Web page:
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Wednesday, April 15, 2015

Wait for Me, I'm your Space Commander!

© 2015 - Space-X public domain

Space X Gets Closer, NASA Gets More Uncomfortable

Oh, so very close!!  Hitting a tiny floating barge is asking a lot of what is pretty early stage experimental tech. You can see in the video, the booster having to make last minute adjustments for wind and the position of the barge that affect the angular momentum of the rocket. If they'd had a larger land-based pad to land on, I think that one would have been a success. I still get excited about all this stuff. I have ever since I watched Alan Shepherd ride the first Mercury capsule into space. I had pictures from magazines hanging all over the place. I had records and tapes and books about Mercury, Gemini and Apollo. I bought telescopes and model rockets with my paper route money. Space-X is doing some of the most exciting stuff in commercial space exploration, while most of the others are still talking about it.  There's a reason why landing a reusable booster is so important.

The moment that Space X lands it's first booster successfully, the cost of launching rockets will drop significantly. And the cheaper it is to launch, the more likely it will be that someone of moderate means will have the opportunity to go to space, to work in space and to see us do something wonderful with rockets that doesn't involve killing each other. Also, the less likely companies launching satellites and such are to want to pay 156 million per launch when Space-X will do it for 53 million (or less if the boosters are reusable. The numbers may have changed a bit, but Space-X really is launching almost double the weight of material for less than any of its competitors including NASA. The economy of space business is about to get a pretty radical boost.

Space-X's Dragon capsules are already reusable and are delivering more supplies for less to the ISS (International Space Station for you non-geeky types). Soon their capsules will be certified to deliver up to seven astronauts at a time to the station. The Dragon spacecraft will also soon be able to land on solid ground through a combination of parachutes and braking rockets which were built into the design from the very first. The cargo version was originally designed to be convertable into a crew carrying version. How economical is that?

And Space-X launches its cargo missions at less than half the cost of NASA's own multiply-blessed-with funding United Space Alliance.  And Space-X has been using American designed and built booster engines from the start instead relying on 30 year old Russian rocket engine designs that Boeing and Lockheed (the principle owners of United Space Alliance) are currently using.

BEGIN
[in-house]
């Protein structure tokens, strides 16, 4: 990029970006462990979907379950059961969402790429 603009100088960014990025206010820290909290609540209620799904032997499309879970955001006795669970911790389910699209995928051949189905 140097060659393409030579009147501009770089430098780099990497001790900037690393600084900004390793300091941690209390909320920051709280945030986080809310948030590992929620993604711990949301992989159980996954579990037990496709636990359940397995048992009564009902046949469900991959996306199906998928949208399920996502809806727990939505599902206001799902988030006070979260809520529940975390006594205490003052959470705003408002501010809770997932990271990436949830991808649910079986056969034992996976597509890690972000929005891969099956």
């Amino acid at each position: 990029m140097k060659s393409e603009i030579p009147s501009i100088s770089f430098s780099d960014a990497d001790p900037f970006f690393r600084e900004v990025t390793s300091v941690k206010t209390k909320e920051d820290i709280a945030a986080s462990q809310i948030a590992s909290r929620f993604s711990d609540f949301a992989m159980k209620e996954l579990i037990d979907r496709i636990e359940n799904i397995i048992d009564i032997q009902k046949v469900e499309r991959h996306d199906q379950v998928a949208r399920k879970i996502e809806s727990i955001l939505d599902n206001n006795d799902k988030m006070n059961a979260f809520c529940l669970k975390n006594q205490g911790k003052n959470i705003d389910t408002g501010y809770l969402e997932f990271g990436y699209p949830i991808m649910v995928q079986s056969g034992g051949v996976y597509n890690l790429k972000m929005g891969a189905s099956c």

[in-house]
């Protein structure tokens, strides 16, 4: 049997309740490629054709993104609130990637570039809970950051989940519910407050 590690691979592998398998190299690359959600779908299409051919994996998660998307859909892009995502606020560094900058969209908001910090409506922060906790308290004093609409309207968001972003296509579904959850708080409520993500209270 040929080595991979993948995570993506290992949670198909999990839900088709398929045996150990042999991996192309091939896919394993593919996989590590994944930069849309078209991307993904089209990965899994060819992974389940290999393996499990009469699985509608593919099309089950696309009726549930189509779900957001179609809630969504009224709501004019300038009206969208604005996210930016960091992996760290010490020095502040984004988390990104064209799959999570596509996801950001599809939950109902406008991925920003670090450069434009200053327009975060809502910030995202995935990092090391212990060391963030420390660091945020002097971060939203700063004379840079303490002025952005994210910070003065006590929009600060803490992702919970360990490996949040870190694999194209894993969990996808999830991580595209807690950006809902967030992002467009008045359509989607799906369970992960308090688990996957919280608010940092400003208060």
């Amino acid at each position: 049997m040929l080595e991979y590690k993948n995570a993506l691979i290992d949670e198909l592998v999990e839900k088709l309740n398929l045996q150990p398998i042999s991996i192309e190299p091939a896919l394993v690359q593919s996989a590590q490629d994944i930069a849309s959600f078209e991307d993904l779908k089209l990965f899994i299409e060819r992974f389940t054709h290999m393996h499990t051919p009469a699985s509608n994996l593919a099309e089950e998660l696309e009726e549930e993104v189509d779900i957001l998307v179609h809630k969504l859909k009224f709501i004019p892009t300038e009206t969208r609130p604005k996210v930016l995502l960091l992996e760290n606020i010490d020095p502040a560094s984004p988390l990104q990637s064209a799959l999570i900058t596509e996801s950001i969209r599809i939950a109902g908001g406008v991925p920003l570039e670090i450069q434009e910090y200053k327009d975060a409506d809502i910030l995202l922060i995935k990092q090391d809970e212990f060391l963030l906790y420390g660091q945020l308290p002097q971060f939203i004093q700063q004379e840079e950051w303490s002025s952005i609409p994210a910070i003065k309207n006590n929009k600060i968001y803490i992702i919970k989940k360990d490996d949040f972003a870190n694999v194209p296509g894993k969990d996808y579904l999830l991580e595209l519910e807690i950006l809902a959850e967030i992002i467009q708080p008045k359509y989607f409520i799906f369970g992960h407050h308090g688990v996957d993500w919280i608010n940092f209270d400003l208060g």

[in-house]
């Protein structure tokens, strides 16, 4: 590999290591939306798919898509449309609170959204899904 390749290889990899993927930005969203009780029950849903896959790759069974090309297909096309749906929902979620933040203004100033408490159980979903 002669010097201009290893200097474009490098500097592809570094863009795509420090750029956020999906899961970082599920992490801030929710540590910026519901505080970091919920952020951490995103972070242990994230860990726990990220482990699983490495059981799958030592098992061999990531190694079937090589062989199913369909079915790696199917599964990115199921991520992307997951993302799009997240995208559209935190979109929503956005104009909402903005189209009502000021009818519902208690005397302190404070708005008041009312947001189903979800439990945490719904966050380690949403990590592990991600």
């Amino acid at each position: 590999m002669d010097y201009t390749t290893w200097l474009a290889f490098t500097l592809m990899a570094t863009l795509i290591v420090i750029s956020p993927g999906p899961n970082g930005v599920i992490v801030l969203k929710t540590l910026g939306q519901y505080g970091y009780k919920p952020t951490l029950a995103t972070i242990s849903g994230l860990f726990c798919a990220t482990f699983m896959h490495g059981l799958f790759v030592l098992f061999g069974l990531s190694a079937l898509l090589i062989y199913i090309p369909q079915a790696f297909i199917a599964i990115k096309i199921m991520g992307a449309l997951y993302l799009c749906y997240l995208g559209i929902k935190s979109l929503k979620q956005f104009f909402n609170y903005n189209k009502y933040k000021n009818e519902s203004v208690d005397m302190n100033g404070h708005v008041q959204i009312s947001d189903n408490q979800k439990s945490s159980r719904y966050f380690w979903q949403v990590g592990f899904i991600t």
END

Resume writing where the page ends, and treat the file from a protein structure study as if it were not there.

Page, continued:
I know some folks at NASA really are uncomfortable with the speed at which Space-X is pushing forward. NASA's development and contracting process is notoriously slow and expensive. That's why the Space Shuttle launched with computers so primitive onboard, that astronauts finally resorted to carrying laptops with them.  Space-X has been so good at development, that NASA is now having to run PR campaigns for ever little "success" their own spacecraft development program has had in order to build up their image as the leader in space. 

NASA is running along behind Space-X shouting, "Wait for me, I'm your leader!"  All the while they're pouring money into a mammoth booster that's pretty much recycled Apollo technology for a mission that doesn't even exist yet.

It's little wonder two mega-corporations, Google and Fidelity just put one billion dollars into Space-X. Google wants to launch a fleet of Internet satellites to bring down the cost of the Internet. That's very smart since the real money is not in providing Internet service, but in getting more customers onto the nets to do real business. I think Fidelity just wants to make money in space (and what kid who grew up in the 60s and 70s doesn't.

Not only that, but there are satellites, orbital hotels and commercial moon bases all waiting to be built. Without NASA's iron-handed control over the contracts and launch facilities, that's likely to happen far more quickly as aerospace companies try to get out front of the pack. NASA knows it doesn't have the control it once had over access to space. With private companies being heavily funded, launches can be done from any other country that would like to get into the space Texas where Space-X is building launch facilities along the Gulf Coast with solid support from Texans. I mean what other state did you expect to make a spaceport viable.

Companies are looking at developing other amazing technologies to get us to space, like space elevators and magnetic catapults that fling satellites into space. Countries along the equator with high mountains like Ecuador could find themselves with booming economies if such launch facilities were built in their countries and would likely make very attractive offers to anyone who cared to invest there. If NASA wants to stay in the game, they have to play ball with the private companies or the space agency may find itself left behind, spending it's time playing political games and trying to make Muslims feel good about their "contributions to science". President Obama really did tell NASA chief Charles Bolton that was to be a critical part of his job when he was appointed to the position. 

Fortunately, the free-market capitalist system has the capacity and energy to overwhelm ding-batted government policies, and, in doing so, has created a new private space race that may change everything. One hopes so.

© 2015 by Tom King

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